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Non-zero potential energy

  1. Apr 20, 2015 #1
    I have a question about the conservation of energy. Imagine that there is an object on a level plane with zero kinetic energy and zero gravitational potential energy. Now imagine moving this object at some constant velocity in the y-direction for a few meters. Since it was moved at a constant velocity, there was no chance in kinetic energy, and thus no work was done. However, at the new height, there is non-zero potential energy mgh. If no work was done, how did the object go from having 0 kinetic energy and 0 potential energy to having 0 kinetic energy and mgh potential energy? Where am I going wrong?
  2. jcsd
  3. Apr 20, 2015 #2
    Okay, here's my two cents...
    The object starts on the plane with zero kinetic energy and we define the plane to be at a point where the graviational potential energy is zero. When we move the object up to a distance height we must do work against the weight of the object (gravitaitional force) Work done is defined as Force (mg) multiplied by distance moved in the direction of the force (h). Therefore once we raise the object a height h we have done mgh work against gravity and potential energy = -work done for a force field such as that of the earth's gravitational field.

    Not sure if that was a particularly clear or precise answer but i hope it helps
  4. Apr 20, 2015 #3
    I still don't understand. You do positive work, gravity does work that is equal and opposite to the work done by you, so the net work done on the body is zero. Therefore, if there was no net work, no change of energy, then why is there mgh Joules of potential energy at the end?
  5. Apr 20, 2015 #4
    The change in potential energy is not equal to the net work but just the work done by gravity force. (with minus sign).
    The net work is equal to the change in kinetic energy, which is zero if the object ends at rest.
    You should not confuse the work-energy theorem with the definition of potential energy. In the first one is the net work, in the second one just the work of the force whose PE you calculate.
  6. Apr 20, 2015 #5
    That actually helps clear things up. However, I don't completely understand. According to the work-energy theorem, the net work done on an object when moving it vertically is zero. But at the same time, the object has potential energy that it it did not have before... I can't figure out where this potential energy comes from...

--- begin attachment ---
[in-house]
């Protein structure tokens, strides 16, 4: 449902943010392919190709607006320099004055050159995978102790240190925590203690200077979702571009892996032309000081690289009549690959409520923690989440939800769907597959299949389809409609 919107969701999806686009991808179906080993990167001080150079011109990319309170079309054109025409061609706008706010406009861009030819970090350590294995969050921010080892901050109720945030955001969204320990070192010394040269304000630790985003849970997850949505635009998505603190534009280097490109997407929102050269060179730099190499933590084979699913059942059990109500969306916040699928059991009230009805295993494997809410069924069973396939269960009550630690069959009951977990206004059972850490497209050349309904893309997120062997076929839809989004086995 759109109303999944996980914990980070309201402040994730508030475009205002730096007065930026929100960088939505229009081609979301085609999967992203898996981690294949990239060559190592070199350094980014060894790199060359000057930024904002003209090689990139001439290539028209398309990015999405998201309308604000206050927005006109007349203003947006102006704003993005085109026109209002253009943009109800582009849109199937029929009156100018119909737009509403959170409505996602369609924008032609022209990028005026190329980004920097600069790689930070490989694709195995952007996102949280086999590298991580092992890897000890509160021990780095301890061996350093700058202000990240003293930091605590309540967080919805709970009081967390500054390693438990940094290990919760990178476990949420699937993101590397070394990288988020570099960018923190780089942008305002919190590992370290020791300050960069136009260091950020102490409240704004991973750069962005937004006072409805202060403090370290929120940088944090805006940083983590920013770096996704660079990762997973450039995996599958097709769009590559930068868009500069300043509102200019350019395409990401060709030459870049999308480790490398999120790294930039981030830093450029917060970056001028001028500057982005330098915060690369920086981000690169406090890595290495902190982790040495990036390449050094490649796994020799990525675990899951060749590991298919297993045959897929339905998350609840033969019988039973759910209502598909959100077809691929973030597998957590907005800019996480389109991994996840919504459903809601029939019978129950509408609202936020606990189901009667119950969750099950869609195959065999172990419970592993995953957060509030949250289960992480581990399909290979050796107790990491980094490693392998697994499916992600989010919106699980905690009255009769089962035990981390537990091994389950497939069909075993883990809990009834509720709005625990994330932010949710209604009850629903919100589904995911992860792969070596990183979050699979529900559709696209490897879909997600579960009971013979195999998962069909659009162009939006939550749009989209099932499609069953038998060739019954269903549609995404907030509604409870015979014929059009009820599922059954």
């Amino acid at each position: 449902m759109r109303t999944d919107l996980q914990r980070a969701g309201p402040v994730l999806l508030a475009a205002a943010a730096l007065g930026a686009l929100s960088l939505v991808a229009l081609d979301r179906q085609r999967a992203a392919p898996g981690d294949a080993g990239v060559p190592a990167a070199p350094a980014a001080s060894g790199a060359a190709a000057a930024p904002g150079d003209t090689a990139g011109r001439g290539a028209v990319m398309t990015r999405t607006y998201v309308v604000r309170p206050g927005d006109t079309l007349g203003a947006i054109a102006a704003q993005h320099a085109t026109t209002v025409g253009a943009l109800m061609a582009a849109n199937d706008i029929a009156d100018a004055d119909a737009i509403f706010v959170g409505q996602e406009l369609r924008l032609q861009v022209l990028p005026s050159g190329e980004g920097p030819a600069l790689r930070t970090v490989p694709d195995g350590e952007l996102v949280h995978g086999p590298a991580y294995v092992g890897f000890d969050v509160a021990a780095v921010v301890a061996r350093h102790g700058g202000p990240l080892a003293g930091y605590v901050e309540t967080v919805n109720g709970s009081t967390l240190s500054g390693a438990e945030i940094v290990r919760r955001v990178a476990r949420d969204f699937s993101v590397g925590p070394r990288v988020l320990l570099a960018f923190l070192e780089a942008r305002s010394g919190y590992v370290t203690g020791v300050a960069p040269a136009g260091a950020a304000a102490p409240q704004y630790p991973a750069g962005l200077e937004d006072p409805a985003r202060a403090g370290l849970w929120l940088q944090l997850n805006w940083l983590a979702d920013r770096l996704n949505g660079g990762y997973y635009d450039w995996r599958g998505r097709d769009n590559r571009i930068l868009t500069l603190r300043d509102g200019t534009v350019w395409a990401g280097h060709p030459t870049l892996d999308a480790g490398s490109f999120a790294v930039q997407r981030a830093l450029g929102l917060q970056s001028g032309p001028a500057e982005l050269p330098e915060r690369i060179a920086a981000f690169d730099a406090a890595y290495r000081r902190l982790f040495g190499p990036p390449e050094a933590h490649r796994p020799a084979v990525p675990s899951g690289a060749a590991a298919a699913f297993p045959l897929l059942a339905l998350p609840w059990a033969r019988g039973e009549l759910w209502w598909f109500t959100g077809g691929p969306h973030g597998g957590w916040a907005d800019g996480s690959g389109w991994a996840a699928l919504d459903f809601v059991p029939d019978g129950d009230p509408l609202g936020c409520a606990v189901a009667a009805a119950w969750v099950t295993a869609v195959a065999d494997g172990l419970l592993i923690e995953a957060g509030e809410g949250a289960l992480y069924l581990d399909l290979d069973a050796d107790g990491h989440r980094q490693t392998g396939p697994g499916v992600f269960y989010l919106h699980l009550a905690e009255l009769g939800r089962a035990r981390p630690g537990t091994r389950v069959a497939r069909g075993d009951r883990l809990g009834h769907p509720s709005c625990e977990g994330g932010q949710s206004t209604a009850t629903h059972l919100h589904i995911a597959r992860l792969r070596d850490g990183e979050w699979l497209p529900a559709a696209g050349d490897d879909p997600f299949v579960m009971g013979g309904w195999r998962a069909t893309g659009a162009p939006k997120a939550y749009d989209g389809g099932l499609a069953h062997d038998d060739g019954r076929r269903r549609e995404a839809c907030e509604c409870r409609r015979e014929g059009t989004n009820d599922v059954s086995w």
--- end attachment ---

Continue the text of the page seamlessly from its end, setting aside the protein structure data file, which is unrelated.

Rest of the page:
7. Apr 20, 2015 #6
    Potential energy is a property associated with the gravitational field. Yes it is correct that we say the ball now has certain amount of potential energy but that is there only because of it's interaction with the gravitational field. Potential change between two points in space is defined as [tex] \phi = -∫E.dr , r1,r2 [/tex] where [itex] E [/itex] is the field (in this case gravitational) whose potential we wish to calculate. I prefer interpreting this potential as a property of the field. Now for an object of mass m, its potential energy change between these two points will be [itex] m\phi [/itex].

    See the net work and "gravitational" potential energy are two separate entities. Had the ball at height h had a velocity say v in horizontal direction, (in your example) the net work done on it would have been ## \frac{1}{2} mv^2 ## and the increase in potential energy would have been the same as ## mgh ## (which already mentioned is negative of work done by gravity).

    Here is a simple example which might help your understanding. If the ball is at height h from ground level at rest and is dropped from there in free fall then there are two ways to analyse it.
    • Go for energy conservation and use final energy equal to initial energy, that is $$ -mgh + \frac{1}{2} mv^2=0 $$ where the reference for potential energy is taken at height h from the ground.
    • Use work-energy theorem and use $$ mgh = \frac{1}{2} mv^2 $$
    Further I would like to add that the work-energy theorem is merely a consequence of the energy conservation law we know. It is one and the same thing. Which one you use depends on you.
  8. Apr 20, 2015 #7
    I don't see the contradiction between the two descriptions. Maybe the things are not clear yet.:)

    When you use the work-energy, all forces are accounted for by their work. There is no potential energy in it.
    If you use potential energy for some forces, then the work of the other forces, with no potential associated, will equal the change in kinetic and potential energy.
    In this case, as the change in KE is zero, the work done by the other forces (in this case just the force exerted by the hand on the stone) will be equal to the change in PE.
    So you can say that the PE "comes" from the work done by hand. Or by gravity, up to as sign. It does not really matter.
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